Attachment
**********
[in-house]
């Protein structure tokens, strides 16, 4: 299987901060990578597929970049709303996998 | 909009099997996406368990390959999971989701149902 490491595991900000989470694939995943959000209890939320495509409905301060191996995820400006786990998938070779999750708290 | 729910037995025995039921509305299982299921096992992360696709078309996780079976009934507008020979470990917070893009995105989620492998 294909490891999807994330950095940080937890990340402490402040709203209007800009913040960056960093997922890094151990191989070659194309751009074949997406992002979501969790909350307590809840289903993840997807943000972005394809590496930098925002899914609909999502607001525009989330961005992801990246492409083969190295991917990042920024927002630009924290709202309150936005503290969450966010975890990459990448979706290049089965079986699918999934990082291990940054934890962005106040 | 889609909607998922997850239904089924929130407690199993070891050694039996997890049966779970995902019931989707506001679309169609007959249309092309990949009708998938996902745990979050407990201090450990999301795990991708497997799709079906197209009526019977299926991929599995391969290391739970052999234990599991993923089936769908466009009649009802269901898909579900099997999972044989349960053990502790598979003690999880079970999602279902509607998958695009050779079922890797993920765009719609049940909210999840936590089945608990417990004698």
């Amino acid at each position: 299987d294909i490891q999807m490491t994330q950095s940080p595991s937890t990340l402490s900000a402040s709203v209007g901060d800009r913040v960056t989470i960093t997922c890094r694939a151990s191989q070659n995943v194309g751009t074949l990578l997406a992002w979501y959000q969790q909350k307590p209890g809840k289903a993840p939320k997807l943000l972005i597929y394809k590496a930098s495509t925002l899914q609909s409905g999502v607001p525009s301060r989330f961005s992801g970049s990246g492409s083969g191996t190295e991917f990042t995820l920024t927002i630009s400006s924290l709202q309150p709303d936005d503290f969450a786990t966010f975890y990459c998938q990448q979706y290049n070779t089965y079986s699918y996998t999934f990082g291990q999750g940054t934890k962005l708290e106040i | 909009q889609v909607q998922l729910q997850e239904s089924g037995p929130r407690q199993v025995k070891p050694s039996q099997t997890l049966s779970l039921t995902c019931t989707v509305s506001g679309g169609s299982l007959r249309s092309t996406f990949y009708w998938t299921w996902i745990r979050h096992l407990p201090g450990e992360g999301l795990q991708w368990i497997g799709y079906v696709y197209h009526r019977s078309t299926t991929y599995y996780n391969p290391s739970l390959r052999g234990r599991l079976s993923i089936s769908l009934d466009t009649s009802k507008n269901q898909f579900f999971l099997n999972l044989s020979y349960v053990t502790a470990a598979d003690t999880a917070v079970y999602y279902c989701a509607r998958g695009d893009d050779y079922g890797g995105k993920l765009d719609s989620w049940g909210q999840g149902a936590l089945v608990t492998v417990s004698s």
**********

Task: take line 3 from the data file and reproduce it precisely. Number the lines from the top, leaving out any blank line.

């Amino acid at each position: 299987d294909i490891q999807m490491t994330q950095s940080p595991s937890t990340l402490s900000a402040s709203v209007g901060d800009r913040v960056t989470i960093t997922c890094r694939a151990s191989q070659n995943v194309g751009t074949l990578l997406a992002w979501y959000q969790q909350k307590p209890g809840k289903a993840p939320k997807l943000l972005i597929y394809k590496a930098s495509t925002l899914q609909s409905g999502v607001p525009s301060r989330f961005s992801g970049s990246g492409s083969g191996t190295e991917f990042t995820l920024t927002i630009s400006s924290l709202q309150p709303d936005d503290f969450a786990t966010f975890y990459c998938q990448q979706y290049n070779t089965y079986s699918y996998t999934f990082g291990q999750g940054t934890k962005l708290e106040i | 909009q889609v909607q998922l729910q997850e239904s089924g037995p929130r407690q199993v025995k070891p050694s039996q099997t997890l049966s779970l039921t995902c019931t989707v509305s506001g679309g169609s299982l007959r249309s092309t996406f990949y009708w998938t299921w996902i745990r979050h096992l407990p201090g450990e992360g999301l795990q991708w368990i497997g799709y079906v696709y197209h009526r019977s078309t299926t991929y599995y996780n391969p290391s739970l390959r052999g234990r599991l079976s993923i089936s769908l009934d466009t009649s009802k507008n269901q898909f579900f999971l099997n999972l044989s020979y349960v053990t502790a470990a598979d003690t999880a917070v079970y999602y279902c989701a509607r998958g695009d893009d050779y079922g890797g995105k993920l765009d719609s989620w049940g909210q999840g149902a936590l089945v608990t492998v417990s004698s």